Mobile phones are an ever-increasing part of people’s lives and therefore phone use at work is a growing concern among today’s employers. Specifically, texting, which is favoured by most employees due to its discreetness and convenience.
It’s understandable that employers would worry about texting’s impact on productivity. Most employers consider it a productivity drain and in some cases, it really is. In most instances, however, understand that employee texting is no more a drain on productivity than employee water cooler, coffee/ tea break or bathroom breaks. Most employees treat texting like any other form of short break and are generally very responsible with how they choose to use their time.
I recently came across a situation where a Managing Director implemented a company-wide mobile phone ban, which I think could have the exact opposite effect on productivity than if you’d allowed them to keep their phones at their desks. This is partly due to the fact that employees hate being treated like children and also because mobile phones have become a necessity in today's world. Not only do employees rely on their phones to notify them in case of emergencies, but many have also come to rely on occasional text messages from family members to provide much needed pick-me-ups when their mood at work begins to plummet!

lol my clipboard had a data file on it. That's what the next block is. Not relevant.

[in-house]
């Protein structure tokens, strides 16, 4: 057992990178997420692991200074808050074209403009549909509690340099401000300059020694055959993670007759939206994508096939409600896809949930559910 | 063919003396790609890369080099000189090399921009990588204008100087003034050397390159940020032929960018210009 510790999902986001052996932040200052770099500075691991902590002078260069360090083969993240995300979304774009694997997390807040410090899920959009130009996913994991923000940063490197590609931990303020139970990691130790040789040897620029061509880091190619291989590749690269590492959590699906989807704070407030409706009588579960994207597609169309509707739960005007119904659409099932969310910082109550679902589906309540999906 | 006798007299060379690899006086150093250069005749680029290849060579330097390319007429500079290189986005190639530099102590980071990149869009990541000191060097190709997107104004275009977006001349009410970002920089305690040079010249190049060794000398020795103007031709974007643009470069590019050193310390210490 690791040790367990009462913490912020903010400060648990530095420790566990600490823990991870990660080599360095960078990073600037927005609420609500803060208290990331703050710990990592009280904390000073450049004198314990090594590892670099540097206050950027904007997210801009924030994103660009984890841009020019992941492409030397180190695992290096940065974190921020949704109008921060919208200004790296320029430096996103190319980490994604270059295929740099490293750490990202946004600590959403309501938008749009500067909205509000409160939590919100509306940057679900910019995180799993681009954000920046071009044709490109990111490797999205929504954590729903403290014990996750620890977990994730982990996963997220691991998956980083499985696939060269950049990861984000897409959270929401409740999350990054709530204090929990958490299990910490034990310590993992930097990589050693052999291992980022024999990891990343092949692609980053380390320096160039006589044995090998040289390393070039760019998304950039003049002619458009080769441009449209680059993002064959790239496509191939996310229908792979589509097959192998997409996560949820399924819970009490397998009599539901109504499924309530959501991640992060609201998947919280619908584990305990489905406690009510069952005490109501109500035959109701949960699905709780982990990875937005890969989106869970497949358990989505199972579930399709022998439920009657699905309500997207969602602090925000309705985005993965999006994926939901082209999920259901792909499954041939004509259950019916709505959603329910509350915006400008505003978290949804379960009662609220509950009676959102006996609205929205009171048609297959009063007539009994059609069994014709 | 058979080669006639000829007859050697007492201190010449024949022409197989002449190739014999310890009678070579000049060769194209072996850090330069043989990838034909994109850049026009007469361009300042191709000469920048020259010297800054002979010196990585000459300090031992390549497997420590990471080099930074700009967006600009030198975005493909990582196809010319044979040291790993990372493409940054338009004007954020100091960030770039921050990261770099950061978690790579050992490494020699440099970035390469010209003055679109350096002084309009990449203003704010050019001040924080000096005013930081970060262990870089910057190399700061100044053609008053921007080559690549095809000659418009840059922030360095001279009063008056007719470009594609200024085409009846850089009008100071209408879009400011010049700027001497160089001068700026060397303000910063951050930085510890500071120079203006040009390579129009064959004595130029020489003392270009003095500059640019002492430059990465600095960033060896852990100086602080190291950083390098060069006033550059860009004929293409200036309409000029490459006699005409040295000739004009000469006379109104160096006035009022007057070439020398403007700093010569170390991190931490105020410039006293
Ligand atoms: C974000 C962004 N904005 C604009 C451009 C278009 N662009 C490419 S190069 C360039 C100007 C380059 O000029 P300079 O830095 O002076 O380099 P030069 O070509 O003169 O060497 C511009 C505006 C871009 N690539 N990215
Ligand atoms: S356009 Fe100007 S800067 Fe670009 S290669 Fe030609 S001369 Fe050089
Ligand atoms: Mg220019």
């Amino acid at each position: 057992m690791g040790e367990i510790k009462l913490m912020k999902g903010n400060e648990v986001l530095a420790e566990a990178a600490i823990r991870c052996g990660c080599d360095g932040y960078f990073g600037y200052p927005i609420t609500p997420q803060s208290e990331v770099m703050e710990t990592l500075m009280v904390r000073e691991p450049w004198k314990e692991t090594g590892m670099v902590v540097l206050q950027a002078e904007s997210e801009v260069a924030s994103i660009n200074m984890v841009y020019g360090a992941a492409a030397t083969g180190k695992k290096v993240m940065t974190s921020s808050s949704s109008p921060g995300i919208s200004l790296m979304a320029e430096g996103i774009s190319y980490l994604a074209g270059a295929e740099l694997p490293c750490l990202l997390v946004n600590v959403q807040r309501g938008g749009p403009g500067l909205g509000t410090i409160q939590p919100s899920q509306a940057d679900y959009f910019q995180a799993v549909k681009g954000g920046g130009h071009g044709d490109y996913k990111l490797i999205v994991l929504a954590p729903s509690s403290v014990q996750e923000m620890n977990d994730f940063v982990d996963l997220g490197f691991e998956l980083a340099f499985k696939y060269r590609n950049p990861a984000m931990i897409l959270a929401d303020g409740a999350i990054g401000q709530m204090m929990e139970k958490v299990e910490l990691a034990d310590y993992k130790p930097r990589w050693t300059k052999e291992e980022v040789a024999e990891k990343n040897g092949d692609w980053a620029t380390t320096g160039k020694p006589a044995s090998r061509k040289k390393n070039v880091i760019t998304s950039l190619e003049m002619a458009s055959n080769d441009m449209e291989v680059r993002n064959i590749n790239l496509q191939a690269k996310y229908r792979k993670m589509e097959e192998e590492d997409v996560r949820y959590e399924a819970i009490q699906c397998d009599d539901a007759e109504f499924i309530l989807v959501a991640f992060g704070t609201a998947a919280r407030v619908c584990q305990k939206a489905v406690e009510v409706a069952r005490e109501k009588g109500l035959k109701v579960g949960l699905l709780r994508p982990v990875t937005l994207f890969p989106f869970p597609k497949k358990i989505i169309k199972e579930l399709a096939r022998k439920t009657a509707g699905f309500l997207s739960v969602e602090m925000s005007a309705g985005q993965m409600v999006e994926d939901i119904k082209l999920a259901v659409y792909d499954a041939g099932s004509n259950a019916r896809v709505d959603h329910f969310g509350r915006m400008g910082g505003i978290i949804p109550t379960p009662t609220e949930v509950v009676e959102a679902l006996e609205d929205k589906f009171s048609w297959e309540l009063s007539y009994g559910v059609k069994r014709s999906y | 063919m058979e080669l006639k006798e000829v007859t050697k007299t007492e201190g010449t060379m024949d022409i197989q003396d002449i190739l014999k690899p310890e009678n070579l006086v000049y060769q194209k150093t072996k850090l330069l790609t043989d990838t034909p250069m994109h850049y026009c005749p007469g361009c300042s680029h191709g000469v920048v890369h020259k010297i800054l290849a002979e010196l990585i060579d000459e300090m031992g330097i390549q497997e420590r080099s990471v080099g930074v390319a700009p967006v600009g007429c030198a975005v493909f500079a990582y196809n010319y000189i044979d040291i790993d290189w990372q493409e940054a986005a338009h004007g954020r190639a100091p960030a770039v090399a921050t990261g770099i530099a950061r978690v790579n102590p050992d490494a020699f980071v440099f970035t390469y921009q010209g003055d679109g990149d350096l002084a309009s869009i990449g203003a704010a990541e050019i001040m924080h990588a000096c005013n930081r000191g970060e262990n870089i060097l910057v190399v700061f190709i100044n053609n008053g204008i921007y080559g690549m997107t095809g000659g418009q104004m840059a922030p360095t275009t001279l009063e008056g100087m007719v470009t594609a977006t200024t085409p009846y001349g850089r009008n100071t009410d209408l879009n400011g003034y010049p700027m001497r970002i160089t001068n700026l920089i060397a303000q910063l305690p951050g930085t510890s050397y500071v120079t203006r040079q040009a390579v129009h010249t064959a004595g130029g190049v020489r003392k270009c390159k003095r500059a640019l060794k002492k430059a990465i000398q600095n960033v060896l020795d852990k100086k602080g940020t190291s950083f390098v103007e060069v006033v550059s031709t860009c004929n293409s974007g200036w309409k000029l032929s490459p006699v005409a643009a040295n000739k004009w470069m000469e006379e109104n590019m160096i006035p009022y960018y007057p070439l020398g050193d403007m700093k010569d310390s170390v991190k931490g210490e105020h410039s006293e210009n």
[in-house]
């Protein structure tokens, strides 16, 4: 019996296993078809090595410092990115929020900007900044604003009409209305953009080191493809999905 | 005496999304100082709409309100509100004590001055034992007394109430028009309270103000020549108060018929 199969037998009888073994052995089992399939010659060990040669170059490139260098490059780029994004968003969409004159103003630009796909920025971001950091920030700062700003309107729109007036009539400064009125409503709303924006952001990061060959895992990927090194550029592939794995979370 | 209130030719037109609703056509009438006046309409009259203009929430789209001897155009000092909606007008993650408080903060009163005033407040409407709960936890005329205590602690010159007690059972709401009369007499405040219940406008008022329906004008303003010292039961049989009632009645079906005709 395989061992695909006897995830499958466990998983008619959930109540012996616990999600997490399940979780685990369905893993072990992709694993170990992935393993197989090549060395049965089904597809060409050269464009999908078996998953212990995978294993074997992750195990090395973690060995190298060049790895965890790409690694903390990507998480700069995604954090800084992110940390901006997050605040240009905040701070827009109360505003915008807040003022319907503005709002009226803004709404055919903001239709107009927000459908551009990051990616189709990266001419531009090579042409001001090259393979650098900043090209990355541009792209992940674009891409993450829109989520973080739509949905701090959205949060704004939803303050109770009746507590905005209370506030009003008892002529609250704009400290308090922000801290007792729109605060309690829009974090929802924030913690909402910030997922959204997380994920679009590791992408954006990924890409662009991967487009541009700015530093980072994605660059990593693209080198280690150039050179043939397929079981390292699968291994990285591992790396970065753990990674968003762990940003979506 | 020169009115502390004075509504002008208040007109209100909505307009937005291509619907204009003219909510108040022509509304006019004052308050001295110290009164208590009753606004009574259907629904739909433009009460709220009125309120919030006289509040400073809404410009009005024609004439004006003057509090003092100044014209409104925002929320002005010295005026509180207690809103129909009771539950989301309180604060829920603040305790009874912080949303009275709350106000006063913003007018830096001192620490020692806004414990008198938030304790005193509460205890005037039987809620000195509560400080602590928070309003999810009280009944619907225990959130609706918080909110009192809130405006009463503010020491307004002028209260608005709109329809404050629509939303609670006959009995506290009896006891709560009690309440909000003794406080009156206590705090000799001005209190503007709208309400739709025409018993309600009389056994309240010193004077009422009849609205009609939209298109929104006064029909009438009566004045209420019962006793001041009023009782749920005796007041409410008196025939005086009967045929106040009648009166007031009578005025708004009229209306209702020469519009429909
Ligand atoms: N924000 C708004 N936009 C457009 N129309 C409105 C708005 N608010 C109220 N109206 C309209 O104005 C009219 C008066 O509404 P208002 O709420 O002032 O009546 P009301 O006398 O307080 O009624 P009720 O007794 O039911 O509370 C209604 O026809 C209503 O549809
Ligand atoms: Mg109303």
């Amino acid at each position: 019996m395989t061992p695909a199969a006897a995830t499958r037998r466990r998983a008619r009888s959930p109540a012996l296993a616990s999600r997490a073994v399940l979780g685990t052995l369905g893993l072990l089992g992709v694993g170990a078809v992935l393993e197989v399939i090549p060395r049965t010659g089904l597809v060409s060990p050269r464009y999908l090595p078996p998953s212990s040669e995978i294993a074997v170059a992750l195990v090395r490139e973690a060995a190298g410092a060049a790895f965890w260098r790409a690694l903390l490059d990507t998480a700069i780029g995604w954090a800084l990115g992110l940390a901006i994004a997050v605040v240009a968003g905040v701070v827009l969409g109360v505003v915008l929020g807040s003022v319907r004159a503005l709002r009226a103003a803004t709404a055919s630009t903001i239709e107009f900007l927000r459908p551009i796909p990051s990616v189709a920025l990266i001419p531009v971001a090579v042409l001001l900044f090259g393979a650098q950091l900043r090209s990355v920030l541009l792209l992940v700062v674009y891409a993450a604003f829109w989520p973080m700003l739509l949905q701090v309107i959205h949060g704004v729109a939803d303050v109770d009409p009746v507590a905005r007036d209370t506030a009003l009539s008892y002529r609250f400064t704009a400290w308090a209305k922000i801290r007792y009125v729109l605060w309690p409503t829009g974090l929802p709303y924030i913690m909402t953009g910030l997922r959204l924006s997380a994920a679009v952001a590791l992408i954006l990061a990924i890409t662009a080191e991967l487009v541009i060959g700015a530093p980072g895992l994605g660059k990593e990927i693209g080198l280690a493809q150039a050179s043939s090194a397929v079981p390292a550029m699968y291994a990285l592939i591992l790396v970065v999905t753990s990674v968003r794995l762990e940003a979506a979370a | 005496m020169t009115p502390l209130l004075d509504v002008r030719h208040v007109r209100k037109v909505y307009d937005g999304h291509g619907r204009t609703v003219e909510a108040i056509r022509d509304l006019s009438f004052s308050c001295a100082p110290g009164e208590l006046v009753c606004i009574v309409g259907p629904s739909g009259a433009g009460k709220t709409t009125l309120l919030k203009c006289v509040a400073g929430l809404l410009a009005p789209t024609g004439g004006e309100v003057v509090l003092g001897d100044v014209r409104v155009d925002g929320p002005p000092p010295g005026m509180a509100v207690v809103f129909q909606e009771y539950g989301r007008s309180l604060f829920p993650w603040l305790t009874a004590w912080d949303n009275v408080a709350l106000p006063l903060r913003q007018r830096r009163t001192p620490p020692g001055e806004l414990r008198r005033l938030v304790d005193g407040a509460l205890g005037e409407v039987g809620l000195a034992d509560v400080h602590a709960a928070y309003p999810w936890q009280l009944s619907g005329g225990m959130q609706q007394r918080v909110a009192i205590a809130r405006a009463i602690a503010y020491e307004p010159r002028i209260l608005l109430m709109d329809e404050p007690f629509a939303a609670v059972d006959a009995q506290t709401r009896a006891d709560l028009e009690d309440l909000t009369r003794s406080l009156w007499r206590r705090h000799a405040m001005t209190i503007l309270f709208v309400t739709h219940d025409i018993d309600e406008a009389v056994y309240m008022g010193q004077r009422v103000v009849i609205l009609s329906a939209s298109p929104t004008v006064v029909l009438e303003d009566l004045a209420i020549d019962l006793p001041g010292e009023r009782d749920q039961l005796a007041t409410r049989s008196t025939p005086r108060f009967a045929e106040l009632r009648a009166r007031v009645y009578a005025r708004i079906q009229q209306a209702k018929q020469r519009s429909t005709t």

Employees using their cell phones at work has topped a list of what their bosses consider the biggest productivity killers in the workplace. Fifty percent of employers surveyed nationally named cell phones and texting as the main bad habits getting in the way of work getting done, while good old fashioned office gossip was their second biggest bugbear. According to the survey, 24 percent of employers list ‘noisy co-workers’ as an obstacle to productivity, while another 23 percent say coworkers stopping by each other’s work spaces are to blame.